Kaiser, Quest for renewal, 48.
A later revival took place under Josiah. This awakening was preceded by desperate wickedness:-
II Chron 33:21ff Amon was twenty-two years old when he became king, and he reigned in Jerusalem for two years. He did evil in the eyes of the Lord, as his father Manasseh had done. Amon worshipped and offered sacrifices to all the idols Manasseh had made.
After the atrocities committed by Amon, the eight-year-old Josiah began his reign. At the age of sixteen, ‘he began to seek the God of his father David’ (II Chron 34:3). The subsequent awakening appears to be a notable illustration of the sovereignty of God in revival:-
As far as the record goes, Josiah had no examples or guides to follow. A very early influence, prior to his coming to the throne, may have been the prophetess Huldah (34:26-28). But he surely did not have any help from his grandfather Manasseh, who reigned for fifty-five years and led a most disgusting life of wickedness and evil. Not only did that king set up pagan high places for the worship of strange gods, he also copied ‘the abominations of the heathen’ (II Chron 33:2)…Next Manasseh’s son, Amon came to the throne, but he followed the wicked example of his father. After two years of ruling, his palace servants assassinated him. The people in turn ordered that those involved in this plot be put to death, for they were weary of all of the political corruption and intrigue. But no one seemed yet able to realize that their problems were moral and spiritual and had to do with their backslid condition.
Kaiser, Quest for renewal, 116f.
It was against this unhopeful background that God graciously sent spiritual renewal (chapter 34).
Turning now to the modern era of spiritual awakenings, we note that the Reformation followed a long period during which Roman Catholicism suffered many a crisis and was on the verge of disintegration:-
First of all, christendom was assaulted by appalling disasters. Famine often stalked the countryside, as it did with tragic consequences between 1315 and 1317. In 1347-8 the plague – the Black Death, killed about two-fifths of the population of Europe. incessant warfare demonstrated man’s brutality towards man…Half the popes between 1447 and 1517 had fathered illegitimate children and the papal court itself became a hotbed of conspiracies, plots and intrigues…The popes, almost without exception, were burdened with debts and new ways of raising revenue had to be devised, such as, for example…selling indulgences, or selling offices of profit in the papal court for annuities. But despite all their financial difficulties, the princes of the church lived a life of splendour and luxury if they had access to fruitful sources of revenue…Very few resident curates in parishes had received any education…And those who did graduate took their degrees in arts and in law rather than theology. This fitted men for administrative and legal posts rather than for providing enlightened teaching…The church was also plagued by immorality. The papacy and the cardinals set an appalling standard. But it is clear that the Roman Catholic Church’s insistence on celibacy, especially among unwilling people, created unnecessary moral scandals. Thus, towards the end of the fifteenth century in the diocese of Constance some 1,500 children were born annually to priests. The Church condoned their behaviour by exacting a cradle fee for each child and a concubinage fee from each offending clergyman.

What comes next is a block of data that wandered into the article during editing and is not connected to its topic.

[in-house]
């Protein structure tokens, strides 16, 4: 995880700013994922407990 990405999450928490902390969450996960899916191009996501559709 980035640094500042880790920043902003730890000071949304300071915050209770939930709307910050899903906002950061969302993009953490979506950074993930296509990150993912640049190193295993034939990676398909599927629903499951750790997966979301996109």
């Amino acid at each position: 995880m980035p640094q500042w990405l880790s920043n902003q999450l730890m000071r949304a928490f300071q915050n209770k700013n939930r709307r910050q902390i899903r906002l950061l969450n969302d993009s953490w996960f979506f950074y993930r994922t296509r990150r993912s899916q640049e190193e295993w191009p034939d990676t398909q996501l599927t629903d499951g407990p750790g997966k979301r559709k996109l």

Jones, The great Reformation, 13f.
The Great Awakening
Conditions prior to the Great Awakening have been accurately summarised by P.V. Jenness as follows:-
The Reformation was a spent force. The ministry was largely corrupt. [Some]…sought in vain for a sound Gospel preacher in London. The Sabbath was a day of general carousal. Public blasphemy was common. Current literature and common conversation was lascivious and corrupt. God was openly defied. The outlook was dark indeed.
in Wallis, In the Day of Thy Power, 205.
As far as Wales was concerned at that time:-
Attendance at church was generally sparse and frequently irreverent. Outside, the churchyard would be the scene of any number of sports and pastimes: football and other ball-games, wrestling, bowls, skittles, cock-fighting, dancing to the tunes of pipes, fiddlers, harpists and minstrels. Inside the church, the scene left much to be desired. In 1703 Ellis Wynne had published his famous Gweleigaethau y Bardd Cwsg (Visions of the Sleeping Bard). One of these is of people at worship: “There I saw some whispering, some laughing; others eying young maidens; yet others surveying the dress of their neighbours from head to toe; some fighting and quarreling about privileged positions, some asleep, others diligent in their devotions, and some of these even were hypocrites.”